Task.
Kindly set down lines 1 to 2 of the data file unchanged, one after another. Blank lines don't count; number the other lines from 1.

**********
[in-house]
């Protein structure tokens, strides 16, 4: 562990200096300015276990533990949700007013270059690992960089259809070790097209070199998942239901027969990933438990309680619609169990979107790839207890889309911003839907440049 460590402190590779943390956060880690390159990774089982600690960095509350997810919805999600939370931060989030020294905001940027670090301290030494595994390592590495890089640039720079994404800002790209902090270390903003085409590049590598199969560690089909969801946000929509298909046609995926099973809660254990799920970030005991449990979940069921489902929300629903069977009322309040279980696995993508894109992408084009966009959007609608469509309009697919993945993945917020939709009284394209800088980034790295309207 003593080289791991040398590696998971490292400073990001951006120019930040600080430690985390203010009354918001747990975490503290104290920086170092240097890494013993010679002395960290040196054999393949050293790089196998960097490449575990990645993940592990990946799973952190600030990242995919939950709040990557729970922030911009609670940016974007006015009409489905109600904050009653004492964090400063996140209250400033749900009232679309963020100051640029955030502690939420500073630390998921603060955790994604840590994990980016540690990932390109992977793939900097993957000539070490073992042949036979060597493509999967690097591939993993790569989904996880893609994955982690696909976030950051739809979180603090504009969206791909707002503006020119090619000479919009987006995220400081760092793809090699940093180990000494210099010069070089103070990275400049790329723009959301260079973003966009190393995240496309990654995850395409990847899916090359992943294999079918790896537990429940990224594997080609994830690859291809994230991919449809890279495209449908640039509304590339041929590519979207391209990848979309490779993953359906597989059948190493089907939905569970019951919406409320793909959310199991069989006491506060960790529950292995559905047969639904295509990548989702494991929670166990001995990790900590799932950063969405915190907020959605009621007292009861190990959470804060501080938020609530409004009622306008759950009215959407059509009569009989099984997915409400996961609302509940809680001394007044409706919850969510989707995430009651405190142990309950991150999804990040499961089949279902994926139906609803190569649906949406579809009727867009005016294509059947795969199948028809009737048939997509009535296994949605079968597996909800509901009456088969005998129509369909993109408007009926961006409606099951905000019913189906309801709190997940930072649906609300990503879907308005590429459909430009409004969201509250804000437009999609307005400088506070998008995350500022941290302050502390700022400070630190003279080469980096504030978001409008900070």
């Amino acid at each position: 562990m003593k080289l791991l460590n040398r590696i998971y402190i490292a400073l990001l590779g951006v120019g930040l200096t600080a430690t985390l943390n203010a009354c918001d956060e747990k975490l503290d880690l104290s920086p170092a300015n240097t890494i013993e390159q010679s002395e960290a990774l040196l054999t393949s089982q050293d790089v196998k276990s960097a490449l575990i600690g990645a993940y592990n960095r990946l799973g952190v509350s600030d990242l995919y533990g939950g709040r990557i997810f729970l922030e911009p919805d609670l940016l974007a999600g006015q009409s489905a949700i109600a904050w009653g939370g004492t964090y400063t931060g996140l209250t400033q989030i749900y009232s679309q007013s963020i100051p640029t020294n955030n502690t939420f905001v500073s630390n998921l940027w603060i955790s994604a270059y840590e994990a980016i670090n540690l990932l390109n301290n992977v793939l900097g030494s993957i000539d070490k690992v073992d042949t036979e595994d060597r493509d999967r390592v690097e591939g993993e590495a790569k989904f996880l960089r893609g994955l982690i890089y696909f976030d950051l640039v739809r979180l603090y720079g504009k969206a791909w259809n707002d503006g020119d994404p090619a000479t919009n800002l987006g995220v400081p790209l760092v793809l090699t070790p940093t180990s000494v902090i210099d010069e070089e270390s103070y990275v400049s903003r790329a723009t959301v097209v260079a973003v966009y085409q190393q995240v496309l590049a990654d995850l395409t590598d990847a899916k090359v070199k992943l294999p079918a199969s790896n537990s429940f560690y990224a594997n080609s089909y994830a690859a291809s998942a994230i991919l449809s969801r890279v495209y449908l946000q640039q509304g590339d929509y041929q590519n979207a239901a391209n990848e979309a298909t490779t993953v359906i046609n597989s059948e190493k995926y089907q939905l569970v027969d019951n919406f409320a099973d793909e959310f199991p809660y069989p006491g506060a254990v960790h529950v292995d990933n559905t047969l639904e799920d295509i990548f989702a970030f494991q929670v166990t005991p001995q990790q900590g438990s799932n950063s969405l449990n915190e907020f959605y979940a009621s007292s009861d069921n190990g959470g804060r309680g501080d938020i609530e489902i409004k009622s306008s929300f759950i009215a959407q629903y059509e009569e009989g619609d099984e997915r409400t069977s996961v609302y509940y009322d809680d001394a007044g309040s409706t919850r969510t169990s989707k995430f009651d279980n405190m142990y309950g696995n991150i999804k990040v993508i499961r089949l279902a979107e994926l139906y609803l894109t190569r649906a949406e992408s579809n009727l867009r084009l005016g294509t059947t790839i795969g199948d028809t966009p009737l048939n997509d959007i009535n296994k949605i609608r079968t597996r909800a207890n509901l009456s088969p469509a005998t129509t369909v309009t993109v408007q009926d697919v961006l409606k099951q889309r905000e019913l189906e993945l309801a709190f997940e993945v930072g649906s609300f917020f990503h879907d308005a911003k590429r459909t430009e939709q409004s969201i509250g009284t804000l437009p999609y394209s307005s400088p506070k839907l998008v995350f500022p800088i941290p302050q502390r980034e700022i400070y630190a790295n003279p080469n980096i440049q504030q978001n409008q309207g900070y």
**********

[in-house]
């Protein structure tokens, strides 16, 4: 562990200096300015276990533990949700007013270059690992960089259809070790097209070199998942239901027969990933438990309680619609169990979107790839207890889309911003839907440049 460590402190590779943390956060880690390159990774089982600690960095509350997810919805999600939370931060989030020294905001940027670090301290030494595994390592590495890089640039720079994404800002790209902090270390903003085409590049590598199969560690089909969801946000929509298909046609995926099973809660254990799920970030005991449990979940069921489902929300629903069977009322309040279980696995993508894109992408084009966009959007609608469509309009697919993945993945917020939709009284394209800088980034790295309207 003593080289791991040398590696998971490292400073990001951006120019930040600080430690985390203010009354918001747990975490503290104290920086170092240097890494013993010679002395960290040196054999393949050293790089196998960097490449575990990645993940592990990946799973952190600030990242995919939950709040990557729970922030911009609670940016974007006015009409489905109600904050009653004492964090400063996140209250400033749900009232679309963020100051640029955030502690939420500073630390998921603060955790994604840590994990980016540690990932390109992977793939900097993957000539070490073992042949036979060597493509999967690097591939993993790569989904996880893609994955982690696909976030950051739809979180603090504009969206791909707002503006020119090619000479919009987006995220400081760092793809090699940093180990000494210099010069070089103070990275400049790329723009959301260079973003966009190393995240496309990654995850395409990847899916090359992943294999079918790896537990429940990224594997080609994830690859291809994230991919449809890279495209449908640039509304590339041929590519979207391209990848979309490779993953359906597989059948190493089907939905569970019951919406409320793909959310199991069989006491506060960790529950292995559905047969639904295509990548989702494991929670166990001995990790900590799932950063969405915190907020959605009621007292009861190990959470804060501080938020609530409004009622306008759950009215959407059509009569009989099984997915409400996961609302509940809680001394007044409706919850969510989707995430009651405190142990309950991150999804990040499961089949279902994926139906609803190569649906949406579809009727867009005016294509059947795969199948028809009737048939997509009535296994949605079968597996909800509901009456088969005998129509369909993109408007009926961006409606099951905000019913189906309801709190997940930072649906609300990503879907308005590429459909430009409004969201509250804000437009999609307005400088506070998008995350500022941290302050502390700022400070630190003279080469980096504030978001409008900070």